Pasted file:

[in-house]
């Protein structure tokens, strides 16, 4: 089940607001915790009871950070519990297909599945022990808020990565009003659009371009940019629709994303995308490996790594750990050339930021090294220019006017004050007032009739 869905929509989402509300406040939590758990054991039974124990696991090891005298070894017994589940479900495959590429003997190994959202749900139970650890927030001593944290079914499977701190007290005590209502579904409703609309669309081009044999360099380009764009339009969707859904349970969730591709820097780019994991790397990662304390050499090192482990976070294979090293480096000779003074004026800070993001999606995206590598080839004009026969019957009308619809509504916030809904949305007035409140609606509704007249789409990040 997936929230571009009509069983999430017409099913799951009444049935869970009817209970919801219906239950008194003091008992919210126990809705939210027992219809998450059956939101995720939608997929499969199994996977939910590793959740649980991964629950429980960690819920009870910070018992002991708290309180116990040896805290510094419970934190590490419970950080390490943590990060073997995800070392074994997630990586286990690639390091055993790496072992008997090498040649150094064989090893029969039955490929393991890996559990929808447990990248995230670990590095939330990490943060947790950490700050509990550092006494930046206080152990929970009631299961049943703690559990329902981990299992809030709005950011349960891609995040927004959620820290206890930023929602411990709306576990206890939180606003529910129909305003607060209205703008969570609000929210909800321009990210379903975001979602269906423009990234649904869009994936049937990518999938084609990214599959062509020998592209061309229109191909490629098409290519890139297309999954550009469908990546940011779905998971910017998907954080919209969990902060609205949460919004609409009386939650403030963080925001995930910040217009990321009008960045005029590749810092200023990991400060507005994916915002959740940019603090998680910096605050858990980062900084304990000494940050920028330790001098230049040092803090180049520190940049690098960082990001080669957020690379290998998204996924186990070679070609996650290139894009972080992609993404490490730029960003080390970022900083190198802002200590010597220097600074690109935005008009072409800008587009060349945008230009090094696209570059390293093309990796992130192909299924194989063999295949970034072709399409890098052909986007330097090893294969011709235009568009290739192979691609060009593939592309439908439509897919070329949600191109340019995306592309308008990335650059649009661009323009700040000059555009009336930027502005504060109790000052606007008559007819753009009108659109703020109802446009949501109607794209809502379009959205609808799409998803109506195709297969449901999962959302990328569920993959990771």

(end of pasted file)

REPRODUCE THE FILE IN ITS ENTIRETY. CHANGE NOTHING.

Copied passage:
[in-house]
């Protein structure tokens, strides 16, 4: 089940607001915790009871950070519990297909599945022990808020990565009003659009371009940019629709994303995308490996790594750990050339930021090294220019006017004050007032009739 869905929509989402509300406040939590758990054991039974124990696991090891005298070894017994589940479900495959590429003997190994959202749900139970650890927030001593944290079914499977701190007290005590209502579904409703609309669309081009044999360099380009764009339009969707859904349970969730591709820097780019994991790397990662304390050499090192482990976070294979090293480096000779003074004026800070993001999606995206590598080839004009026969019957009308619809509504916030809904949305007035409140609606509704007249789409990040 997936929230571009009509069983999430017409099913799951009444049935869970009817209970919801219906239950008194003091008992919210126990809705939210027992219809998450059956939101995720939608997929499969199994996977939910590793959740649980991964629950429980960690819920009870910070018992002991708290309180116990040896805290510094419970934190590490419970950080390490943590990060073997995800070392074994997630990586286990690639390091055993790496072992008997090498040649150094064989090893029969039955490929393991890996559990929808447990990248995230670990590095939330990490943060947790950490700050509990550092006494930046206080152990929970009631299961049943703690559990329902981990299992809030709005950011349960891609995040927004959620820290206890930023929602411990709306576990206890939180606003529910129909305003607060209205703008969570609000929210909800321009990210379903975001979602269906423009990234649904869009994936049937990518999938084609990214599959062509020998592209061309229109191909490629098409290519890139297309999954550009469908990546940011779905998971910017998907954080919209969990902060609205949460919004609409009386939650403030963080925001995930910040217009990321009008960045005029590749810092200023990991400060507005994916915002959740940019603090998680910096605050858990980062900084304990000494940050920028330790001098230049040092803090180049520190940049690098960082990001080669957020690379290998998204996924186990070679070609996650290139894009972080992609993404490490730029960003080390970022900083190198802002200590010597220097600074690109935005008009072409800008587009060349945008230009090094696209570059390293093309990796992130192909299924194989063999295949970034072709399409890098052909986007330097090893294969011709235009568009290739192979691609060009593939592309439908439509897919070329949600191109340019995306592309308008990335650059649009661009323009700040000059555009009336930027502005504060109790000052606007008559007819753009009108659109703020109802446009949501109607794209809502379009959205609808799409998803109506195709297969449901999962959302990328569920993959990771």